Still holding a two-goal lead, that’s the extra effort that the Flyers need from everyone night-in and night-out. Simmer could have easily turned off the gas after forcing Goligoski out of his zone and then peeled off for a change. Instead, he turned up the pressure and gave the Flyers what could have been a massive insurance goal.

Something, something, the penalty kill still sucks

With Alex Galchenyuk’s snipe 1:14 into the second period makes it eight-straight games allowing a power play goal for the Flyers. That is —and continues to be—completely unacceptable.

The Coyotes got set right up on their first man-advantage, with Radko Gudas and Ivan Provorov allowing Christian Fischer to park right on top of Pickard before giving into the the forwards. Scott Laughton then gave Galchenyuk space to walk in and pick a corner with Pickard completely screened off. The replay is real bad in slow motion, with neither defender paying Fischer any mind and Giroux and Laughton more concerned about a backdoor or slot play than the actual shooter moving in with a perfect screen in place.

But this isn’t a new issue, and it’s basically the way the Flyers are coached to approach the penalty kill. There are almost always bodies left wide open in front of the crease for the goalies to deal with and plenty of time and space all over the ice. Though they did kill off three more Coyotes power plays in this one, the passive approach to the penalty kill keeps burning them and it sure doesn’t look like it’s going to change anytime soon.

Young guns stay gunning

Travis Konecny was flying all night, leading the Flyers with a 60.87% Corsi For, about 32% above his teammates on the evening. He registered one assist but formed the Flyers’ best 5-on-5 line with Giroux and Couturier that had a great night overall. TK has been a bit unlucky with all of the post hits lately, but those are going to start to go in with the way he’s been going.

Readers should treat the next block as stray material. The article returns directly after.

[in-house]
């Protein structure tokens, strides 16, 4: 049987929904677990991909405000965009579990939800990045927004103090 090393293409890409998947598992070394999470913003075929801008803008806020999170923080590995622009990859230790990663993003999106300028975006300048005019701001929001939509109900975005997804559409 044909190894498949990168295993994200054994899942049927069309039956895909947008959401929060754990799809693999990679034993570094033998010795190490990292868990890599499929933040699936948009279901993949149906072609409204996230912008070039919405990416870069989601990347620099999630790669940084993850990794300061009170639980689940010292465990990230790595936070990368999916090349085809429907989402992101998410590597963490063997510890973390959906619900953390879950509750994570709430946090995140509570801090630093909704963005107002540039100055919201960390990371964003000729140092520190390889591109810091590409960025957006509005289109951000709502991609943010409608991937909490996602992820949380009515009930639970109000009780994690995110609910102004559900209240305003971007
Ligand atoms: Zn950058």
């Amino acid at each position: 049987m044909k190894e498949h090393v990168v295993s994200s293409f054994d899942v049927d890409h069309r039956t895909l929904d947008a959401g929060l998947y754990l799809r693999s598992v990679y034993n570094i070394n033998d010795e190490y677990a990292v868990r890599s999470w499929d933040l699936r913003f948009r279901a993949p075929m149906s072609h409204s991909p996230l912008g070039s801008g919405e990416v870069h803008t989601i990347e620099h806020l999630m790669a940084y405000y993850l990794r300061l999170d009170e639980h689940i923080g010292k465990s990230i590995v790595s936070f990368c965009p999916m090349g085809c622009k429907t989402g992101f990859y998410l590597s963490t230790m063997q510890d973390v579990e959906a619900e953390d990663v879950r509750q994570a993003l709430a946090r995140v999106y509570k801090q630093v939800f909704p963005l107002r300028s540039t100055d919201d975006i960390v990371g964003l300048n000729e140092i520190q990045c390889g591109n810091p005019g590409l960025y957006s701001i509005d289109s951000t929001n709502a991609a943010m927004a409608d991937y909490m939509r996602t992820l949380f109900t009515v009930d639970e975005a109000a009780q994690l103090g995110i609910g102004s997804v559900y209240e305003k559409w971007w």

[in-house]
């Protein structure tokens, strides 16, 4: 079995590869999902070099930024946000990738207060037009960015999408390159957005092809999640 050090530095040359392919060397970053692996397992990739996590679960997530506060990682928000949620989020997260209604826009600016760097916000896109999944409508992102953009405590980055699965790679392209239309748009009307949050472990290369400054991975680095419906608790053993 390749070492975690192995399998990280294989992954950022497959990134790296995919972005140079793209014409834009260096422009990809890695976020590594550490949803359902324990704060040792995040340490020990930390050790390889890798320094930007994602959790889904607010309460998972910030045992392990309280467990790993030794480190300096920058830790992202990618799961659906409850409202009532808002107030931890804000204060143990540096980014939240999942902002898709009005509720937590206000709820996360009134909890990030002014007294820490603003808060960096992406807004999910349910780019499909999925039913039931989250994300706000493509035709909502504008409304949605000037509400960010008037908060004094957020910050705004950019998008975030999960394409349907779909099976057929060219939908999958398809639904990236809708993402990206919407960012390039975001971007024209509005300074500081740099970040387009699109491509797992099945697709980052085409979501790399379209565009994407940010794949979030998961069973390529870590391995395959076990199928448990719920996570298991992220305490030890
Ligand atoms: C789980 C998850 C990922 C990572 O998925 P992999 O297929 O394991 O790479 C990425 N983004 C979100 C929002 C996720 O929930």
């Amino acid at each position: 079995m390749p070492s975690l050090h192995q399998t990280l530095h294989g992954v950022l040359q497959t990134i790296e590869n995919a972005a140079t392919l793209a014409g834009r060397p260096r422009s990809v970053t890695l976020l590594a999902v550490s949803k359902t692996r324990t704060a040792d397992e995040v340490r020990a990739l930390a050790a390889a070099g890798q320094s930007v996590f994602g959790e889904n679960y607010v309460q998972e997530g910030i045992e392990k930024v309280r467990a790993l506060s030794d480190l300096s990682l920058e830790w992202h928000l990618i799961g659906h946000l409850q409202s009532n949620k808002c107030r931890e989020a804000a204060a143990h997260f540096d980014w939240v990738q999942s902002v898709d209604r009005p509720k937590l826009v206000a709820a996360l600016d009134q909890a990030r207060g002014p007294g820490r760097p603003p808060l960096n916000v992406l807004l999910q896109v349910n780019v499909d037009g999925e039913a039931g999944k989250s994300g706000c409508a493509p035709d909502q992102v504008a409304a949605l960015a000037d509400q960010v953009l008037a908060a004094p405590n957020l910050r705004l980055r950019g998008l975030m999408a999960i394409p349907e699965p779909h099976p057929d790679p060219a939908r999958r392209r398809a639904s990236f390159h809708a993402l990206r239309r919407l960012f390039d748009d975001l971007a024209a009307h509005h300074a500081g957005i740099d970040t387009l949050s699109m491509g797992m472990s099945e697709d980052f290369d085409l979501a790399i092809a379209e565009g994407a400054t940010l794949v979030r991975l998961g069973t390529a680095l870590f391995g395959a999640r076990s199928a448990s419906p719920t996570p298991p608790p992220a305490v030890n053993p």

It was another good night for Oskar Lindblom as well. The Swede finished off a great road trip with six points in four games, potting an empty netter in this one to finish off the Coyotes. He’s settling in nicely on that line with Nolan Patrick, who’s been flying himself, and Jake Voracek and is starting to reap the benefits.

Another young player with a strong night was Travis Sanheim. The defenseman started the sequence that ended with Couturier’s goal in the second, hopping in on the offense and creating a net drive that collapsed the Coyotes back check right into their goaltender to leave the layup for Coots. It was a small sample, but a look at the mobility that Sanheim has and how valuable mobile and active defenseman can have on the rush and put additional pressure on opposing defenses.

Bonus: Oh Captain, My Captain

Giroux was at it again on Monday night, scoring twice and adding an assist to give him 17 points in 15 games. It’s his sixth multi-point game of the season already, and he’s showing no signs of slowing down after a career-high 102 points last season. The Flyers needed to rebound on this road trip and their captain led the way —along with Lindblom— with six points in four games to help right the ship here so to speak.